Dr. Ed with his wife and grandchildren

The father of three and grandfather of five won’t get bored in retirement, his wife said. He has plenty of hobbies – golf, gardening, fishing, hiking and watching British mysteries, to name a few.

“I’m going to look forward to more time with my friend,” she said of her husband. “I want to thank all of you for being his family away from us.”


Dr. Liechty got his first taste of medical mission work while a student at Goshen College. He traveled to Haiti, volunteering for a semester. As a medical student, he and his wife returned to Haiti and worked in a rural hospital for three months. And in 2003-04, he and his wife spent a year in Kenya providing clinical care and teaching at Moi University, inspired by the work that Dr. Lemons was doing there to support women’s and children’s health.

He has returned to Kenya at least 20 times since then, he said, in support of international research he’s been a part of for the past 15 years.

He helped establish a pediatric residency program at the medical school in Eldoret, Kenya, and continues to be involved in collaborative clinical research in developing countries, serving as primary investigator for the Global Network for Women’s and Children’s Health Research, funded by a grant from the National Institutes of Health through 2023.

“Ed’s analytical mind, perseverance and creativity facilitated his success as a physician-scientist,” Dr. Haneline said, adding that he’s been a prolific writer, contributing dozens and dozens of book chapters, clinical papers, scholarly articles and research manuscripts during his tenure. In 2017, he was named distinguished professor emeritus at IU School of Medicine.

His memberships include: American Academy of Pediatrics, American Association for the Advancement of Science, American Pediatric Society, American Physiological Society, Indiana Neonatal Society, Midwest Society for Pediatric Research, Perinatal Research Society, Sigma Xi Research Society and the Society for Pediatric Research. He serves as chair of the AAP Section on Neonatal and Perinatal Medicine Coding Committee. He was named a Fulbright Scholar in 2003.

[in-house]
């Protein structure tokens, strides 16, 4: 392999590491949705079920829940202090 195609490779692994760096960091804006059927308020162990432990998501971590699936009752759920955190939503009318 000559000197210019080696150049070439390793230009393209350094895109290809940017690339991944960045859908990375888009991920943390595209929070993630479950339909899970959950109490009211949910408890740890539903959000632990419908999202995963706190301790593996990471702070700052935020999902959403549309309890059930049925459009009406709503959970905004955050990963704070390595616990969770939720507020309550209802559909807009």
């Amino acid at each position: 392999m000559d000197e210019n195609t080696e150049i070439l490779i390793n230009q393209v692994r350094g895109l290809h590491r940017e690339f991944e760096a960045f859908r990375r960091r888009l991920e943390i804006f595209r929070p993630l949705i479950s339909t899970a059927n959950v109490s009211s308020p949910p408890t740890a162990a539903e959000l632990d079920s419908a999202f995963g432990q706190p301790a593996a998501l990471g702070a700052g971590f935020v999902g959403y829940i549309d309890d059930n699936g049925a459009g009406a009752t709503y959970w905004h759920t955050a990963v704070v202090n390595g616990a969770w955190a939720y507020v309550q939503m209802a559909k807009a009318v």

“The impact of Ed’s contributions to training physicians in Kenya has benefited thousands of children and will continue to have an impact for years to come,” Dr. Haneline said.

For his part, Dr. Liechty said he couldn’t have accomplished near what he did without the support of his family and his colleagues both here and in Kenya.

“I want to thank the nurse practitioners, the staff nurses and the RTs and all the people who worked in the Riley NICU,” he said. “It’s been a great ride.”

4RileyKids In honor of Dr. Edward Lietchty

Speaking of great rides, a new Riley wagon has been christened with Dr. Liechty’s name by the Riley Children’s Foundation, and the Neonatology Division has funded a neonatology emeritus lectureship honoring him, as well as recently retired Dr. Bill Engle and other faculty.

Photos submitted and by Mike Dickbernd, IU Health visual journalist, mdickbernd@iuhealth.org